Contritionism is a theological doctrine demanding more than attrition as a last disposition to receive fruitfully the Sacrament of penance. Historically, it has had two different meanings.
In high scholasticism: St. Thomas Aquinas (contritionist) wants the penitent to be either contrite or to believe in good faith that he is contrite. contrition, either existing before or brought about by the sacramental ab solution (which then "makes the attrite penitent contrite"), is the one disposition for justification. For Duns Scotus (attritionist), attrition suffices as last disposition for the forgiveness of sin through absolution.
After Trent (17th and 18th centuries): the problem is whether sufficient attrition should or should not contain some love of God (cf. Trent's "they begin to love God"—H. Denzinger, Enchiridion symbolorum, ed. A. Schönmetzer [32d ed. Freiburg 1963] 1526). For the contritionists, either incipient charity or love of benevolence is needed; for the attritionists, no act of love or at most love of desire (explicit or implicit). Neither position deserves theological censure (Denzinger 2070).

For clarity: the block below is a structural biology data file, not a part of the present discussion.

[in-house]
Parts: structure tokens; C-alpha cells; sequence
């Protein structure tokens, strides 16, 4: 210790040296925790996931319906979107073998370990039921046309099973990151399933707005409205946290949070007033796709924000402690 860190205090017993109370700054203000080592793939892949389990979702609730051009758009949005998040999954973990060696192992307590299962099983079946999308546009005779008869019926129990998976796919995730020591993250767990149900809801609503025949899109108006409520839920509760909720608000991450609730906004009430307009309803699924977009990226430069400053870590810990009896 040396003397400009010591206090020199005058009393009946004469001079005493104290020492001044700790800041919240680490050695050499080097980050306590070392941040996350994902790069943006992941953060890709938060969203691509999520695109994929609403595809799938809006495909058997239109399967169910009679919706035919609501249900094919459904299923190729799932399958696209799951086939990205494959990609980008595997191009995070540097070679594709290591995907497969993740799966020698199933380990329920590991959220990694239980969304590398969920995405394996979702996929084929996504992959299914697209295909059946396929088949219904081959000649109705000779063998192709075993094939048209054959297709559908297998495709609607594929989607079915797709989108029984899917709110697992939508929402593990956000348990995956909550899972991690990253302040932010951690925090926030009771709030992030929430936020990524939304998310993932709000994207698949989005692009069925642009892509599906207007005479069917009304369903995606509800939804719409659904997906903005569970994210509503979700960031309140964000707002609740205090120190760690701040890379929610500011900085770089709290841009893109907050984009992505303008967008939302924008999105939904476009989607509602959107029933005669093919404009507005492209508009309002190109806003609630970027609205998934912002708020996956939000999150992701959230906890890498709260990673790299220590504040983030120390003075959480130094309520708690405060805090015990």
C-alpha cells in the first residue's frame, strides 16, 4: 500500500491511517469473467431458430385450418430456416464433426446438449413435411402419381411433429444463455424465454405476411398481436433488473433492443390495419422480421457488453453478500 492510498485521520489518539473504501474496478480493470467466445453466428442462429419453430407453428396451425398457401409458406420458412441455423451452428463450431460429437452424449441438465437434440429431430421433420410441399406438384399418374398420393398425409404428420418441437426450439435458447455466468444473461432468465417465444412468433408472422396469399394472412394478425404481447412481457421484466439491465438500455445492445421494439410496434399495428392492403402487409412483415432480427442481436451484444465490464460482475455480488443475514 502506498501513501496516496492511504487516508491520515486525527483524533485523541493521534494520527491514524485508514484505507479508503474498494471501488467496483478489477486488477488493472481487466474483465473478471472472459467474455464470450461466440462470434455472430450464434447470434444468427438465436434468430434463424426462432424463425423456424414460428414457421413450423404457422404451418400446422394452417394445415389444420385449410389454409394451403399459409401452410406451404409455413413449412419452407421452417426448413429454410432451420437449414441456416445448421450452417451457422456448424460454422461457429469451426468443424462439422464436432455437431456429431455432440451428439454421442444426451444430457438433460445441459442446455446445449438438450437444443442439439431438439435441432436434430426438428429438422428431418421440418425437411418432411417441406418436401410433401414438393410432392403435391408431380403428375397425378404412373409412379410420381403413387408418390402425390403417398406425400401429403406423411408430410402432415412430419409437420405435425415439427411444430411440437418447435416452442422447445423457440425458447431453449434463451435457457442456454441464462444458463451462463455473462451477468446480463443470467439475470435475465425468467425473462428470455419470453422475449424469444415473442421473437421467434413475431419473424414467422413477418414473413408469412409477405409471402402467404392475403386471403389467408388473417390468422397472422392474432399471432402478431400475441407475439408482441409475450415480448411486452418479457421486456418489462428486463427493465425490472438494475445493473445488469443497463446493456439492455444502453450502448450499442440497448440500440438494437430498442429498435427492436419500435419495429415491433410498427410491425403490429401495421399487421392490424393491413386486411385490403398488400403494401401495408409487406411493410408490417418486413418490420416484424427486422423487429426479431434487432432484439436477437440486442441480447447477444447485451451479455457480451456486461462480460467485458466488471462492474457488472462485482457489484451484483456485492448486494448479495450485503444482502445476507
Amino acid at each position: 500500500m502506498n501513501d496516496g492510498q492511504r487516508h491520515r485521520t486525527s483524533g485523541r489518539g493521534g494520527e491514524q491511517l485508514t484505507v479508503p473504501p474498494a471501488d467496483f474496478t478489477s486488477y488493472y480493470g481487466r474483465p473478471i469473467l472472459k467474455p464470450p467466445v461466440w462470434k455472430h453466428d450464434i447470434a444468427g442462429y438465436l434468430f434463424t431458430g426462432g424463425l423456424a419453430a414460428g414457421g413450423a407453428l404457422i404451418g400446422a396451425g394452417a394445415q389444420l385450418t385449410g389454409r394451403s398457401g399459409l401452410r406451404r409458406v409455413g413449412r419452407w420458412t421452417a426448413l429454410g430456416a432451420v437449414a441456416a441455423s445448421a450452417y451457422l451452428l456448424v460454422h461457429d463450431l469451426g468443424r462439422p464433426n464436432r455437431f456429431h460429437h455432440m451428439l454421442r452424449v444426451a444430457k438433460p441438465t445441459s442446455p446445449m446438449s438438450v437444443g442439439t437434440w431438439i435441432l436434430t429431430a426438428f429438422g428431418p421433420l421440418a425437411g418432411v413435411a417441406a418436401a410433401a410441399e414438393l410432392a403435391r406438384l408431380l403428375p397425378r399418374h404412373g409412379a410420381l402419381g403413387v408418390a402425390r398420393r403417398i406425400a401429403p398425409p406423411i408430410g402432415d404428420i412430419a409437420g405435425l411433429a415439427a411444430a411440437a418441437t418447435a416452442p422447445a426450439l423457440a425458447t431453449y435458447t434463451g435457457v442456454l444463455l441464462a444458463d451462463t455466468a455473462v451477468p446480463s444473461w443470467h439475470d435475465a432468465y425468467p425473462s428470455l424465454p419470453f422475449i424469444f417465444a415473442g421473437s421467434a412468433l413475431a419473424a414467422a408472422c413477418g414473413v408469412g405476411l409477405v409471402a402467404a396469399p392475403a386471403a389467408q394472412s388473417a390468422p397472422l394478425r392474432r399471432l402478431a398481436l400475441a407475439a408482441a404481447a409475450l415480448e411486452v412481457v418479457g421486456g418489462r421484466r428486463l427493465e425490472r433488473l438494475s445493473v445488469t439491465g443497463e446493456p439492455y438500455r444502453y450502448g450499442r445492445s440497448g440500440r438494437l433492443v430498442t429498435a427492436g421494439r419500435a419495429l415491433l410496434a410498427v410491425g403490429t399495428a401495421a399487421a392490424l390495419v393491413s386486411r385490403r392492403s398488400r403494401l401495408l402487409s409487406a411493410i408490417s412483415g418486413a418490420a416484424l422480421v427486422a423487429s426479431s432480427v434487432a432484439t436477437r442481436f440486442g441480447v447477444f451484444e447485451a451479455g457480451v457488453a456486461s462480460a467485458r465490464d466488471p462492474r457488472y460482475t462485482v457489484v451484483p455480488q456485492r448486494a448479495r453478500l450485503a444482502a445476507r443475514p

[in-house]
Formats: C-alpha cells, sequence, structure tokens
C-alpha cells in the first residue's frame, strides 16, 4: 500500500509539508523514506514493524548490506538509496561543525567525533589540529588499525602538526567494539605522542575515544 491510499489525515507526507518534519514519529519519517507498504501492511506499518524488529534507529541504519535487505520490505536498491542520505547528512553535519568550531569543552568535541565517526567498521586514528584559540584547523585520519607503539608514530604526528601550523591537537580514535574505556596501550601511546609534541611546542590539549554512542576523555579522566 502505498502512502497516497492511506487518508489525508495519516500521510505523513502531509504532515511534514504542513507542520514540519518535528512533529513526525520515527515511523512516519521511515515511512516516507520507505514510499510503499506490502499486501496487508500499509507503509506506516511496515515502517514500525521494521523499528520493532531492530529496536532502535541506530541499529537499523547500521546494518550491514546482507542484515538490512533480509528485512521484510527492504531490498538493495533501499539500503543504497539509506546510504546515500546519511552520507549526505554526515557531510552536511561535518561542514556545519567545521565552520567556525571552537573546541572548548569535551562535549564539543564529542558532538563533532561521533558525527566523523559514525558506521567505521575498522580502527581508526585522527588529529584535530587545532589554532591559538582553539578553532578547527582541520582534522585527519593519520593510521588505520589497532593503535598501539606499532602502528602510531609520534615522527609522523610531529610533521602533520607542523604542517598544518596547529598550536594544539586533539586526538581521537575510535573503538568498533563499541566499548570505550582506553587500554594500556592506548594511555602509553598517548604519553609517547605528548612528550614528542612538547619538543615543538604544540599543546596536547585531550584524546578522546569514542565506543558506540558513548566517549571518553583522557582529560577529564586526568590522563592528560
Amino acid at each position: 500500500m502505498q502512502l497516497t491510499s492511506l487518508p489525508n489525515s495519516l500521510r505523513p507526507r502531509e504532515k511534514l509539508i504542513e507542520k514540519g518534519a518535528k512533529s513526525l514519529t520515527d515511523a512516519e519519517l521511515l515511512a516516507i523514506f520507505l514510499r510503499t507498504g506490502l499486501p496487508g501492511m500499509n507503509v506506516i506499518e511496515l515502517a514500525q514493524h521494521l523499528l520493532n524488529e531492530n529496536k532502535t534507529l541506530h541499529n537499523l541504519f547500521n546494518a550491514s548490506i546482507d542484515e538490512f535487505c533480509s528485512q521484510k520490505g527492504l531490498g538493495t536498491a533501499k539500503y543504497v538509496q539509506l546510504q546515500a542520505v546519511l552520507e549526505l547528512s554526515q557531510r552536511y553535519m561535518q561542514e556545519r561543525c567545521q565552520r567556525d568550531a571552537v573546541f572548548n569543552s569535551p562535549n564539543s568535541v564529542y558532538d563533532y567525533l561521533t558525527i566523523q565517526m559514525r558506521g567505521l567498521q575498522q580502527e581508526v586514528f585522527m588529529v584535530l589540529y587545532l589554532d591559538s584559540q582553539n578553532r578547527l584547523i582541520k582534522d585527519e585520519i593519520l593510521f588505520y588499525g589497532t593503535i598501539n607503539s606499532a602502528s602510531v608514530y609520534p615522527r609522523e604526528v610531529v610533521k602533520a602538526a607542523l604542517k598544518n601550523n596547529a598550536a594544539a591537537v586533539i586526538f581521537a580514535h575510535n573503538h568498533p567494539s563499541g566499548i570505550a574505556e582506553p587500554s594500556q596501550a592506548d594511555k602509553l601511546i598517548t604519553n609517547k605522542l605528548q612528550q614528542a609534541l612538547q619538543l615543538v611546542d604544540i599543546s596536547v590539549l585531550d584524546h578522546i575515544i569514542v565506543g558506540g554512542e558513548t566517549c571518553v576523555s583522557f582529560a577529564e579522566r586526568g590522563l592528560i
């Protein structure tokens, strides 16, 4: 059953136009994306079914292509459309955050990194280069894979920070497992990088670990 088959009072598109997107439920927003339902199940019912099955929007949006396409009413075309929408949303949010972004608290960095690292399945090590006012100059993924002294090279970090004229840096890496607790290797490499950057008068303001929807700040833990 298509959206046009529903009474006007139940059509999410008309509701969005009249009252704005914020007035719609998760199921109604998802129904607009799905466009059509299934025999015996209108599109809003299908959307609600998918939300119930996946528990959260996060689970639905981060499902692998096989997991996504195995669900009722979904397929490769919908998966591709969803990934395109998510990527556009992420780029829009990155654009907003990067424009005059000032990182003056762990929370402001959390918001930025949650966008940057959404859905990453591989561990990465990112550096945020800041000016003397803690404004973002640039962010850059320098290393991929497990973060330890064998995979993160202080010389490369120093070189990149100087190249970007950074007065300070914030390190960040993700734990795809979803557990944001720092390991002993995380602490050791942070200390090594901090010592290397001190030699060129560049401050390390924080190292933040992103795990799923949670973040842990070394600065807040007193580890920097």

In practice, penitents should endeavor to have contrition and not rest content with the minimum.
See Also: attrition and attritionism.
Bibliography: v. heynck, Lexikon für Theologie und Kirche, ed. j. hofer and k. rahner, 10 v. (2d, new ed. Freiburg 1957–65) 1:1019–21; ibid. 6:510–511. b. poschmann, Penance and the Anointing of the Sick, tr. and rev. f. courtney (New York 1964). p. f. palmer, ed., Sacraments and Forgiveness, v.2 of Sources of Christian Theology (Westminster, Md. 1959).
[g. a. gilleman]